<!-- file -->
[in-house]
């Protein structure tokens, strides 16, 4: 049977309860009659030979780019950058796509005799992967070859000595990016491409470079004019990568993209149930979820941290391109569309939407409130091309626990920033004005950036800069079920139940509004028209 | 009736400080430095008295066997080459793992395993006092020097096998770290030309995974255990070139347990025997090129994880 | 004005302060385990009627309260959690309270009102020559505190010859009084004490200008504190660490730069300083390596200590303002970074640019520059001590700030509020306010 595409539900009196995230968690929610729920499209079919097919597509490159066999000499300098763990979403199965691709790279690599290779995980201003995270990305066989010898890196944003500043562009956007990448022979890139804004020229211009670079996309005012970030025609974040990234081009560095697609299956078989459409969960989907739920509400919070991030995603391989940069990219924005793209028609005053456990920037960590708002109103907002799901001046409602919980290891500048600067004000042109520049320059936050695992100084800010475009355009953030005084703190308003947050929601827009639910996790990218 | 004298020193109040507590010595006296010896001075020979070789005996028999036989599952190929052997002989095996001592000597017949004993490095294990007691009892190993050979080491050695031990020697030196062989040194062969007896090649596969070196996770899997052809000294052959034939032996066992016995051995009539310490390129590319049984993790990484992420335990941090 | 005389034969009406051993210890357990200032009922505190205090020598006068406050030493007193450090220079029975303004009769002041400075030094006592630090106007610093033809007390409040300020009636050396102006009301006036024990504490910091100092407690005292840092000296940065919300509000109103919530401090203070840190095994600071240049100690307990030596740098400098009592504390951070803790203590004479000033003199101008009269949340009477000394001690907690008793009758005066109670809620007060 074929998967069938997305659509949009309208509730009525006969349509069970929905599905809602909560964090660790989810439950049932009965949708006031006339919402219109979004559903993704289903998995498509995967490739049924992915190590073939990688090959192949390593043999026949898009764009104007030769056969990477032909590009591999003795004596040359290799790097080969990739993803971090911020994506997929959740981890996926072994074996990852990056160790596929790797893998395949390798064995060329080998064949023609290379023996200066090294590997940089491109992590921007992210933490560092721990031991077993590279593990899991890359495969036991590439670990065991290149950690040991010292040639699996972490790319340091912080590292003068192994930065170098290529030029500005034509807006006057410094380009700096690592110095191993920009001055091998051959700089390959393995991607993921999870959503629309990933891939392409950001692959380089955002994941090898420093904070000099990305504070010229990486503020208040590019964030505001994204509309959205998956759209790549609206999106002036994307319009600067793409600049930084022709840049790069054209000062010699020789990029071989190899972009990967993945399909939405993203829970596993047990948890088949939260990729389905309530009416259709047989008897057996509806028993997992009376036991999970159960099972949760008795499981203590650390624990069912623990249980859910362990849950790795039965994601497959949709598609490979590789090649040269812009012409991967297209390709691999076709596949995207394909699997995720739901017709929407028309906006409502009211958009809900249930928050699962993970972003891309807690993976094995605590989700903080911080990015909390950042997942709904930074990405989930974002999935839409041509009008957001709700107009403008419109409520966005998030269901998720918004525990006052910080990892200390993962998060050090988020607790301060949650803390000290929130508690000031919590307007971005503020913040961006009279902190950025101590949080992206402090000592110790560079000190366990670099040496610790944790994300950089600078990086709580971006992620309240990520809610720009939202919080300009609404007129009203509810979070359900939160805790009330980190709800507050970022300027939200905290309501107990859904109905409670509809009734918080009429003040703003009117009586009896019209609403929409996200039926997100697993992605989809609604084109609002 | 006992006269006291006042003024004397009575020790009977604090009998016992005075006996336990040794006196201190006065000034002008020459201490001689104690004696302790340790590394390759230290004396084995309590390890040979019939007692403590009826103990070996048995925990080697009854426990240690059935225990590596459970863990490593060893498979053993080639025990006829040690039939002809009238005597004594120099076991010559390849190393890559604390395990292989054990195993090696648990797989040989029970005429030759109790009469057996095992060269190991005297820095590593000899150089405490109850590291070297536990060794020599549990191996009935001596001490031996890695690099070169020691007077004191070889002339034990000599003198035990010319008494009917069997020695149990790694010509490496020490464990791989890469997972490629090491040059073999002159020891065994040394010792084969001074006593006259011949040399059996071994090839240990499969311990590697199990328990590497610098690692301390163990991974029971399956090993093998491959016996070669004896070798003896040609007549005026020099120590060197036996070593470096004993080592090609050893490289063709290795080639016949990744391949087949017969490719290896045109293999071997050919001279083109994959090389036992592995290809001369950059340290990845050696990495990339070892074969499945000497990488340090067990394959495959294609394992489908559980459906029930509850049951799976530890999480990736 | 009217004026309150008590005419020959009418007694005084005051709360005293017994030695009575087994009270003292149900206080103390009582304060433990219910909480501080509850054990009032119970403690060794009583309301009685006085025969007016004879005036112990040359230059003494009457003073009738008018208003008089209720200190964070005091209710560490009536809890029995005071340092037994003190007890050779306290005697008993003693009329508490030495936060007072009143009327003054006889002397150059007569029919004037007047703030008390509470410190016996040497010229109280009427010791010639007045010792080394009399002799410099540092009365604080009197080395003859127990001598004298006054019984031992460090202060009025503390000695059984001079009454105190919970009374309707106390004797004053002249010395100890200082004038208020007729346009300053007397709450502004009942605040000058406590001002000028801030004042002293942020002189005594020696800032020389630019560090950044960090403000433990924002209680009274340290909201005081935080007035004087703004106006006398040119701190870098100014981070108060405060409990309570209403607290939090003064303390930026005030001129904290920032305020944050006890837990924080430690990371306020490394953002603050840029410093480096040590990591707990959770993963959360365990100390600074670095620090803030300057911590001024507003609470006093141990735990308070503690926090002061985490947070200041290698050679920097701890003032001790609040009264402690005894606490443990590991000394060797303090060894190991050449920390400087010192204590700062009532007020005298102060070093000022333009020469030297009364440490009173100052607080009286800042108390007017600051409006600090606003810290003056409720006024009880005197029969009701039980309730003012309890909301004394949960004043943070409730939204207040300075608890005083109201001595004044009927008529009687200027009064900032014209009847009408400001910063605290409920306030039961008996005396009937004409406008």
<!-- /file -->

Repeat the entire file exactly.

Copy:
[in-house]
């Protein structure tokens, strides 16, 4: 049977309860009659030979780019950058796509005799992967070859000595990016491409470079004019990568993209149930979820941290391109569309939407409130091309626990920033004005950036800069079920139940509004028209 | 009736400080430095008295066997080459793992395993006092020097096998770290030309995974255990070139347990025997090129994880 | 004005302060385990009627309260959690309270009102020559505190010859009084004490200008504190660490730069300083390596200590303002970074640019520059001590700030509020306010 595409539900009196995230968690929610729920499209079919097919597509490159066999000499300098763990979403199965691709790279690599290779995980201003995270990305066989010898890196944003500043562009956007990448022979890139804004020229211009670079996309005012970030025609974040990234081009560095697609299956078989459409969960989907739920509400919070991030995603391989940069990219924005793209028609005053456990920037960590708002109103907002799901001046409602919980290891500048600067004000042109520049320059936050695992100084800010475009355009953030005084703190308003947050929601827009639910996790990218 | 004298020193109040507590010595006296010896001075020979070789005996028999036989599952190929052997002989095996001592000597017949004993490095294990007691009892190993050979080491050695031990020697030196062989040194062969007896090649596969070196996770899997052809000294052959034939032996066992016995051995009539310490390129590319049984993790990484992420335990941090 | 005389034969009406051993210890357990200032009922505190205090020598006068406050030493007193450090220079029975303004009769002041400075030094006592630090106007610093033809007390409040300020009636050396102006009301006036024990504490910091100092407690005292840092000296940065919300509000109103919530401090203070840190095994600071240049100690307990030596740098400098009592504390951070803790203590004479000033003199101008009269949340009477000394001690907690008793009758005066109670809620007060 074929998967069938997305659509949009309208509730009525006969349509069970929905599905809602909560964090660790989810439950049932009965949708006031006339919402219109979004559903993704289903998995498509995967490739049924992915190590073939990688090959192949390593043999026949898009764009104007030769056969990477032909590009591999003795004596040359290799790097080969990739993803971090911020994506997929959740981890996926072994074996990852990056160790596929790797893998395949390798064995060329080998064949023609290379023996200066090294590997940089491109992590921007992210933490560092721990031991077993590279593990899991890359495969036991590439670990065991290149950690040991010292040639699996972490790319340091912080590292003068192994930065170098290529030029500005034509807006006057410094380009700096690592110095191993920009001055091998051959700089390959393995991607993921999870959503629309990933891939392409950001692959380089955002994941090898420093904070000099990305504070010229990486503020208040590019964030505001994204509309959205998956759209790549609206999106002036994307319009600067793409600049930084022709840049790069054209000062010699020789990029071989190899972009990967993945399909939405993203829970596993047990948890088949939260990729389905309530009416259709047989008897057996509806028993997992009376036991999970159960099972949760008795499981203590650390624990069912623990249980859910362990849950790795039965994601497959949709598609490979590789090649040269812009012409991967297209390709691999076709596949995207394909699997995720739901017709929407028309906006409502009211958009809900249930928050699962993970972003891309807690993976094995605590989700903080911080990015909390950042997942709904930074990405989930974002999935839409041509009008957001709700107009403008419109409520966005998030269901998720918004525990006052910080990892200390993962998060050090988020607790301060949650803390000290929130508690000031919590307007971005503020913040961006009279902190950025101590949080992206402090000592110790560079000190366990670099040496610790944790994300950089600078990086709580971006992620309240990520809610720009939202919080300009609404007129009203509810979070359900939160805790009330980190709800507050970022300027939200905290309501107990859904109905409670509809009734918080009429003040703003009117009586009896019209609403929409996200039926997100697993992605989809609604084109609002 | 006992006269006291006042003024004397009575020790009977604090009998016992005075006996336990040794006196201190006065000034002008020459201490001689104690004696302790340790590394390759230290004396084995309590390890040979019939007692403590009826103990070996048995925990080697009854426990240690059935225990590596459970863990490593060893498979053993080639025990006829040690039939002809009238005597004594120099076991010559390849190393890559604390395990292989054990195993090696648990797989040989029970005429030759109790009469057996095992060269190991005297820095590593000899150089405490109850590291070297536990060794020599549990191996009935001596001490031996890695690099070169020691007077004191070889002339034990000599003198035990010319008494009917069997020695149990790694010509490496020490464990791989890469997972490629090491040059073999002159020891065994040394010792084969001074006593006259011949040399059996071994090839240990499969311990590697199990328990590497610098690692301390163990991974029971399956090993093998491959016996070669004896070798003896040609007549005026020099120590060197036996070593470096004993080592090609050893490289063709290795080639016949990744391949087949017969490719290896045109293999071997050919001279083109994959090389036992592995290809001369950059340290990845050696990495990339070892074969499945000497990488340090067990394959495959294609394992489908559980459906029930509850049951799976530890999480990736 | 009217004026309150008590005419020959009418007694005084005051709360005293017994030695009575087994009270003292149900206080103390009582304060433990219910909480501080509850054990009032119970403690060794009583309301009685006085025969007016004879005036112990040359230059003494009457003073009738008018208003008089209720200190964070005091209710560490009536809890029995005071340092037994003190007890050779306290005697008993003693009329508490030495936060007072009143009327003054006889002397150059007569029919004037007047703030008390509470410190016996040497010229109280009427010791010639007045010792080394009399002799410099540092009365604080009197080395003859127990001598004298006054019984031992460090202060009025503390000695059984001079009454105190919970009374309707106390004797004053002249010395100890200082004038208020007729346009300053007397709450502004009942605040000058406590001002000028801030004042002293942020002189005594020696800032020389630019560090950044960090403000433990924002209680009274340290909201005081935080007035004087703004106006006398040119701190870098100014981070108060405060409990309570209403607290939090003064303390930026005030001129904290920032305020944050006890837990924080430690990371306020490394953002603050840029410093480096040590990591707990959770993963959360365990100390600074670095620090803030300057911590001024507003609470006093141990735990308070503690926090002061985490947070200041290698050679920097701890003032001790609040009264402690005894606490443990590991000394060797303090060894190991050449920390400087010192204590700062009532007020005298102060070093000022333009020469030297009364440490009173100052607080009286800042108390007017600051409006600090606003810290003056409720006024009880005197029969009701039980309730003012309890909301004394949960004043943070409730939204207040300075608890005083109201001595004044009927008529009687200027009064900032014209009847009408400001910063605290409920306030039961008996005396009937004409406008």